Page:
“Deep and simple is far more essential than shallow and complex.”
I came upon this idea recently, while catching some of the 2012 documentary, “Mister Rogers and Me,” about writer Benjamin Wagner’s friendship with Fred Rogers.
The above quote is one of the insights Wagner got from Rogers, and it immediately rang in my ears as something meaningful, but a little unclear. Unclear, at least, until the other night, when, as I watched my twelve-year old labor over her social studies homework, I knew exactly what Mister Rogers meant.
Over the course of two weeks, or about eleven assignments, she was to study the West’s involvement with the Middle East, starting from the Crusades, right on up to the 1979 Iranian Revolution. The resource she used was an NPR series titled, “The Middle East and the West: A Troubled History.” Almost every night, she had to listen to a new segment and answer four or five key questions, along with some vocabulary work.
As I watched her sit down, pen in hand, and try to grasp the history of the world, basically, in two short weeks, I knew immediately what Fred Rogers meant when he made his point about “deep and simple” being far more important than “shallow and complex.”
“What’s radicalism?” she would pause and say. “Who was Saladin?” I didn’t know, or didn’t remember, most likely. I had to scramble to help her. I sat by her and walked her through some of the important concepts of how the West’s 20th century involvement in the Middle East connects to the Crusades. Honestly, it is not something that I have thought about enough in my life, and I ended up really enjoying the NPR history series.
It was succinct and informative, but, from a twelve-year’s old vantage point, “shallow and complex.” She hurried through the nightly overview provided by reporter Mike Shuster, and often had to be prompted to look at the maps that accompany each of his presentations. Her concern, because she is a conscientious student, was in getting the work done, not in thoroughly grasping the concepts underlying the history. There isn’t time, she would say.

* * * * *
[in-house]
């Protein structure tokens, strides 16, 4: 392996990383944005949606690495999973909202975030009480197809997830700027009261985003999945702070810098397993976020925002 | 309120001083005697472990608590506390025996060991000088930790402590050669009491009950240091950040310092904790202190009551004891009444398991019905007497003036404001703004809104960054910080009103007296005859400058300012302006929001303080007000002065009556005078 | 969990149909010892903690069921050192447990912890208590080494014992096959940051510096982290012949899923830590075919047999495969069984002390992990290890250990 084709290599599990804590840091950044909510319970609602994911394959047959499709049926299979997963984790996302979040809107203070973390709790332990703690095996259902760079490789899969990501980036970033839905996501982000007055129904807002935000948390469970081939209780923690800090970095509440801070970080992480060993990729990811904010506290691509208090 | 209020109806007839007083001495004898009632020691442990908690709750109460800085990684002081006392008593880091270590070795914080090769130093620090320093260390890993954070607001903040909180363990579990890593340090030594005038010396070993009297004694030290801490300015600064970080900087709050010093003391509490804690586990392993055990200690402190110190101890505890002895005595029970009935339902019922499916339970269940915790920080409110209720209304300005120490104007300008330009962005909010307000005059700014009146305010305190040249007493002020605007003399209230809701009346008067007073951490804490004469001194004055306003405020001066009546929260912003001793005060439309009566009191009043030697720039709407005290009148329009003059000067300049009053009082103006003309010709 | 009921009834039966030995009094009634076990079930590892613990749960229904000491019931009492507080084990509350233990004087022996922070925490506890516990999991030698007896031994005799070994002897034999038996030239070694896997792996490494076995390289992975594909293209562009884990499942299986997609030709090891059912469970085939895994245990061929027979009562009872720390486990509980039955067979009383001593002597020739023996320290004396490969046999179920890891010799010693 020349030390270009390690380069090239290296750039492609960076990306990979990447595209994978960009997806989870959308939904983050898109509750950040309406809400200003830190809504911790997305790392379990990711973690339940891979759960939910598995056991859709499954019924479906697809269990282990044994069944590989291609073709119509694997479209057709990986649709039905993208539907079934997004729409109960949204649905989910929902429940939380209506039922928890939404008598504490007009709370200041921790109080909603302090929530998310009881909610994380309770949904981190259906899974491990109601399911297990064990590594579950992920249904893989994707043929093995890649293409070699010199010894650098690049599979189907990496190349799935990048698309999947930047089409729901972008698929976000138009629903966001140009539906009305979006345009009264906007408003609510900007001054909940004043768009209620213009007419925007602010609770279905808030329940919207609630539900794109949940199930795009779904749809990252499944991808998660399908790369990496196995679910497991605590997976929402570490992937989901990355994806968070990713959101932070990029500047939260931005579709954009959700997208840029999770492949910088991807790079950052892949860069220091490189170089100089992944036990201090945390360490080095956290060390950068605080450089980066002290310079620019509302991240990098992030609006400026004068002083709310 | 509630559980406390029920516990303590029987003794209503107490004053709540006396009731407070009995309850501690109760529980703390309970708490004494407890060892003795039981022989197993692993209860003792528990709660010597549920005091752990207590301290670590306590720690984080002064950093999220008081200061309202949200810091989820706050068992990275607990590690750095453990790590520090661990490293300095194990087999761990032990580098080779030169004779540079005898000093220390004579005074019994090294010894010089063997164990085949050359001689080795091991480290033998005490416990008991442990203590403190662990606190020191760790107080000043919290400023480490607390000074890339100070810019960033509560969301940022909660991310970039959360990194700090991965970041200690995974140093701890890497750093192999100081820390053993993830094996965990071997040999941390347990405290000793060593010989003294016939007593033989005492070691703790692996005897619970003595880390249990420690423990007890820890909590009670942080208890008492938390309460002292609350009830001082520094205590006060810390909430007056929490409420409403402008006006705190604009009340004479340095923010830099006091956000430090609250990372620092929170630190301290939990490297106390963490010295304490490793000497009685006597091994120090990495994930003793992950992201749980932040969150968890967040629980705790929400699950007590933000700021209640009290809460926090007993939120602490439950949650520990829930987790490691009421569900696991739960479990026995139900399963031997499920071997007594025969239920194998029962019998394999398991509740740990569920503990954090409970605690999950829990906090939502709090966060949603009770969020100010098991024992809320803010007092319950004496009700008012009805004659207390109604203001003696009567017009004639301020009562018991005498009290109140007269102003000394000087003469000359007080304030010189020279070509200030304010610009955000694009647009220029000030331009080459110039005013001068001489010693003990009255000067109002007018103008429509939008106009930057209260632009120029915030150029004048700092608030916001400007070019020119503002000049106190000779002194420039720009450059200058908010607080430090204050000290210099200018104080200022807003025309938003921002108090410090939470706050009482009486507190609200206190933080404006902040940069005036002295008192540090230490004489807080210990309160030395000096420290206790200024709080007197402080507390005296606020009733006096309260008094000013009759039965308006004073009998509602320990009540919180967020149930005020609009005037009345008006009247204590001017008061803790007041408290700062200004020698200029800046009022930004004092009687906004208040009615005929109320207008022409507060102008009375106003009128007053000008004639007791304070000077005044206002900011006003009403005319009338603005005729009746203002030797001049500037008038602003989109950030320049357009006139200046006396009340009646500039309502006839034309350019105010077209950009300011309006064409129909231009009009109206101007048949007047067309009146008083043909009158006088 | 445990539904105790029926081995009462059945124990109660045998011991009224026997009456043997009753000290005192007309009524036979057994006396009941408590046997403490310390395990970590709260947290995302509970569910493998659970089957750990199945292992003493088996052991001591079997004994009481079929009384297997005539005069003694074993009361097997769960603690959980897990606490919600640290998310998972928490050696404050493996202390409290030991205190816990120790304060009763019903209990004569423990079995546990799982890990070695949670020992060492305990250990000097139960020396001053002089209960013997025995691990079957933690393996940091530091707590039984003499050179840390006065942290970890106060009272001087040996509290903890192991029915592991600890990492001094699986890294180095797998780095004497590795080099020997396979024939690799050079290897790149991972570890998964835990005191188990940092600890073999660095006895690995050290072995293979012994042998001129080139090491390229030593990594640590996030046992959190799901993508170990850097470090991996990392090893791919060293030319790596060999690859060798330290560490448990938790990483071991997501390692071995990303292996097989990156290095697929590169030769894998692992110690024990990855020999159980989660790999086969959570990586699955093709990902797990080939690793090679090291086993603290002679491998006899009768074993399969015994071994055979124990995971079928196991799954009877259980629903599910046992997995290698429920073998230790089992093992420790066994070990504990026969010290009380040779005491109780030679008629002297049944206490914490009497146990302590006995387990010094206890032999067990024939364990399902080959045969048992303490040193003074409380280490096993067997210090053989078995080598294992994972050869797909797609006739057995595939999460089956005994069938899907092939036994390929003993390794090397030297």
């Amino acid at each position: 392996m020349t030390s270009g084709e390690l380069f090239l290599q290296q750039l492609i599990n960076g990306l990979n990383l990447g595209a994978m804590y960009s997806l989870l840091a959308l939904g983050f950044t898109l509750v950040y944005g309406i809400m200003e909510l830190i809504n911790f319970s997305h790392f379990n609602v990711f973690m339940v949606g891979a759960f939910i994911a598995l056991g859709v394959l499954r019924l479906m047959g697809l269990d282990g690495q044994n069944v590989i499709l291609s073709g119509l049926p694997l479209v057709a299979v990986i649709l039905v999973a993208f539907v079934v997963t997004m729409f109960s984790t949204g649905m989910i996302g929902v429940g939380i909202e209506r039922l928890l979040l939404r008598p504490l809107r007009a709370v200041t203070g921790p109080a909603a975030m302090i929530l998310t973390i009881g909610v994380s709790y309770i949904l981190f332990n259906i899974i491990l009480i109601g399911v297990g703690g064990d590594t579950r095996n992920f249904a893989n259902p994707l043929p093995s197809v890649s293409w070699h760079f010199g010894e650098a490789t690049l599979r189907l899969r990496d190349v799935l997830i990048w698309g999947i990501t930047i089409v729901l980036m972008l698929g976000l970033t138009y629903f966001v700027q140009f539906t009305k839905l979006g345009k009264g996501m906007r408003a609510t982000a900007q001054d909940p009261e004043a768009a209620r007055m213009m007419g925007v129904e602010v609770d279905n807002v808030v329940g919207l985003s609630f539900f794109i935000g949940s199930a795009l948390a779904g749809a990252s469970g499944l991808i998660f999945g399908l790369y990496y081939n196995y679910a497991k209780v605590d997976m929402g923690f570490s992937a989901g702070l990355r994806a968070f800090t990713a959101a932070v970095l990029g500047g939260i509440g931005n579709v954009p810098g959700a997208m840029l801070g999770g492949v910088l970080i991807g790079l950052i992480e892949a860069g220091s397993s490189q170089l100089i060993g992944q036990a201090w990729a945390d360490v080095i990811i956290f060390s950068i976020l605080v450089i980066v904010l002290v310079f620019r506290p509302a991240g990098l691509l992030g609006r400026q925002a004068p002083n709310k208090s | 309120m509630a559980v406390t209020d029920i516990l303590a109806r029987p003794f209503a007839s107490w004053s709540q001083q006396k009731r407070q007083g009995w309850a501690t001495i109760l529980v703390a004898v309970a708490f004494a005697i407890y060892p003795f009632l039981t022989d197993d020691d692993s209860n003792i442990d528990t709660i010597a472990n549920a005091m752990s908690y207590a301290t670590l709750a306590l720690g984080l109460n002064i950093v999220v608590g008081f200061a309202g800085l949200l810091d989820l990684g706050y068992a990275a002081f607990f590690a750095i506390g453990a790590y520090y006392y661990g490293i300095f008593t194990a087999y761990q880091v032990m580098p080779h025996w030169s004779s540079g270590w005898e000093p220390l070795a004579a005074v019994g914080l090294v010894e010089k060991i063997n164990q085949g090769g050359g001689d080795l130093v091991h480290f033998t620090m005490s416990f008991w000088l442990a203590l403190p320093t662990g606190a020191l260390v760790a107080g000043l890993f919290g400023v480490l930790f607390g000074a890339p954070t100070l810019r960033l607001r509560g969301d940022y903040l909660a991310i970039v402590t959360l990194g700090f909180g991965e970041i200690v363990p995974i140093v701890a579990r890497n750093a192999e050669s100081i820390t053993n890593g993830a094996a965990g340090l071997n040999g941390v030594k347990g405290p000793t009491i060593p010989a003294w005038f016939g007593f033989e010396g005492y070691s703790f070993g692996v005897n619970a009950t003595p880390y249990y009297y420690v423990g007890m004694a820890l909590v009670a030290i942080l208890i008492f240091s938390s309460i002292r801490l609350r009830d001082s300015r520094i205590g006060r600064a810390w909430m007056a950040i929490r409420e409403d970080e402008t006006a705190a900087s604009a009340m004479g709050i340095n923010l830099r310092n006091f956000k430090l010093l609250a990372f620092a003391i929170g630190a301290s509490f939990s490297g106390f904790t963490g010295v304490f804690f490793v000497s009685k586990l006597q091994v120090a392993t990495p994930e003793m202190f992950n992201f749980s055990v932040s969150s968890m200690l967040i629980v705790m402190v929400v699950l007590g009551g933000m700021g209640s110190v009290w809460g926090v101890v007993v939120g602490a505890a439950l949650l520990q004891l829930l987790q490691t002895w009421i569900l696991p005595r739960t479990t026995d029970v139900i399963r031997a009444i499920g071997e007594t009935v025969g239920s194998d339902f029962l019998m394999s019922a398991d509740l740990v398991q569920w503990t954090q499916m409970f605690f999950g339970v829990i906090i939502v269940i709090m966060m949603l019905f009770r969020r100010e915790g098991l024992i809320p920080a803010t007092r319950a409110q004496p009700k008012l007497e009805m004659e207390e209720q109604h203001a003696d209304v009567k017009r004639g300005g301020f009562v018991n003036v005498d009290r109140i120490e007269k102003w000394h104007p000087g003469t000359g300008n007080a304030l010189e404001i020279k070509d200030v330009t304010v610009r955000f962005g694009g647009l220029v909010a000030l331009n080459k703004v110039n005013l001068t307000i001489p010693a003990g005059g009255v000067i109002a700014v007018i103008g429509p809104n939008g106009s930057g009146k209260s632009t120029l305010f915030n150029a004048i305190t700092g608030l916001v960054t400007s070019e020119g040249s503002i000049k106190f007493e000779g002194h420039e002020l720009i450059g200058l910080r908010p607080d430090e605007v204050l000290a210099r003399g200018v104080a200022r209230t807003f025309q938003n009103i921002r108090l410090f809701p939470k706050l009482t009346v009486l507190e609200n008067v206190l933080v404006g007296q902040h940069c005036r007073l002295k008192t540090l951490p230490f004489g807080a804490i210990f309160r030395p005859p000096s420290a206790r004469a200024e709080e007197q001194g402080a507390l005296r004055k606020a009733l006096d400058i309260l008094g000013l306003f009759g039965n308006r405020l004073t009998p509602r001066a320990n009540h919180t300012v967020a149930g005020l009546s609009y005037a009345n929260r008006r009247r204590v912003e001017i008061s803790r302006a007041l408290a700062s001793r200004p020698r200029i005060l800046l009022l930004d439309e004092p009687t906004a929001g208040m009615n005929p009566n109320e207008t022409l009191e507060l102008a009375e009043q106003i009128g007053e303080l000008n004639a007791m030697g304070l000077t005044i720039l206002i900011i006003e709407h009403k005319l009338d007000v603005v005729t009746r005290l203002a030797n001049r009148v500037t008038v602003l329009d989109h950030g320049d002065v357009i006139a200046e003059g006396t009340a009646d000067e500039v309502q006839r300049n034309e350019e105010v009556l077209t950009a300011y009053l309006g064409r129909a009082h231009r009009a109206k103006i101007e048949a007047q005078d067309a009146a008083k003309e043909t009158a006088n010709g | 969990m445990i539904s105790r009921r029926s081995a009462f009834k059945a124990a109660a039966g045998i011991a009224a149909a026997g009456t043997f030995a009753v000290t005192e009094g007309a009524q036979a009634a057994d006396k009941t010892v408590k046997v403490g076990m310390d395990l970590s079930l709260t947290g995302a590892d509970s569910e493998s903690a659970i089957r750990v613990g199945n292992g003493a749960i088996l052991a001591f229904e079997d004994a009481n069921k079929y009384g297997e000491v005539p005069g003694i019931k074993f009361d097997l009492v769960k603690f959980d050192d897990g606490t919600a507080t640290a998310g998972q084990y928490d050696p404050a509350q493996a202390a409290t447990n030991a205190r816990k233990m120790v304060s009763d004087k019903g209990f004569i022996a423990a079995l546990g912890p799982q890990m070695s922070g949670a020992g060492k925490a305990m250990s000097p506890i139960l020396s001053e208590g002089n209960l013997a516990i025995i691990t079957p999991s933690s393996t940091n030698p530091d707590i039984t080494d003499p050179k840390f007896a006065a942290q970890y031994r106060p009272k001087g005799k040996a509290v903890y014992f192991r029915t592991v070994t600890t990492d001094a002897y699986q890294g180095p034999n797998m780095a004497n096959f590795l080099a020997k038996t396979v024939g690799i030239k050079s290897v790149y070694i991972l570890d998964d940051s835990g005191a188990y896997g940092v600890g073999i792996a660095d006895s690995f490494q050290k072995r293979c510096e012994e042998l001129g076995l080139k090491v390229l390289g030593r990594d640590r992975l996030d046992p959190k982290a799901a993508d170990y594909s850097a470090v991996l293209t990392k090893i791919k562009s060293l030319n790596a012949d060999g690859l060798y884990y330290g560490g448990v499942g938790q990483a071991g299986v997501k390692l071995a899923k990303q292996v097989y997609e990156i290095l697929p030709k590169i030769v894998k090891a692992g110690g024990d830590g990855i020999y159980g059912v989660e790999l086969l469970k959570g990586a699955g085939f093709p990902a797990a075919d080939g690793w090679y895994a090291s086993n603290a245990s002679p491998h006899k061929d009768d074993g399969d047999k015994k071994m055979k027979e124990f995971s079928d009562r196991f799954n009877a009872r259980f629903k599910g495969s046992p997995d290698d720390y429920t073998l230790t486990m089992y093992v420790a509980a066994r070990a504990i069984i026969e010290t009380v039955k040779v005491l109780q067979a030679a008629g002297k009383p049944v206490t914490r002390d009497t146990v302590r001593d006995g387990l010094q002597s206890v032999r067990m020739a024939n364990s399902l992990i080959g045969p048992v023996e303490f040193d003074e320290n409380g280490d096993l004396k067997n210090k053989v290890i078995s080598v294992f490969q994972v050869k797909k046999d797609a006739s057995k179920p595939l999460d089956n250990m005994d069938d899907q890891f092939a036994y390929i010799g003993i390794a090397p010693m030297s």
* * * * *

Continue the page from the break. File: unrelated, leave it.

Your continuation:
But drowning students, before they are ready, in complex work that they often do not have enough time to truly wrestle with or understand ends up making the work too shallow to be meaningful, I am afraid. It would be simpler—and perhaps deeper—to help students like my daughter first grasp the underlying complexity of what happens when a foreign power invades and attempts to control another country or group of people, and then have them move on, over time, to how this has played out across the world.
This is the depth, and the simplicity, that I could see she needed to understand before adequately grasping how the Crusades, World War I, and even contemporary events in the Middle East, are all examples of profound human experiences. Is it more rigorous, or just more shallow, to try to absorb all of this in a couple of weeks?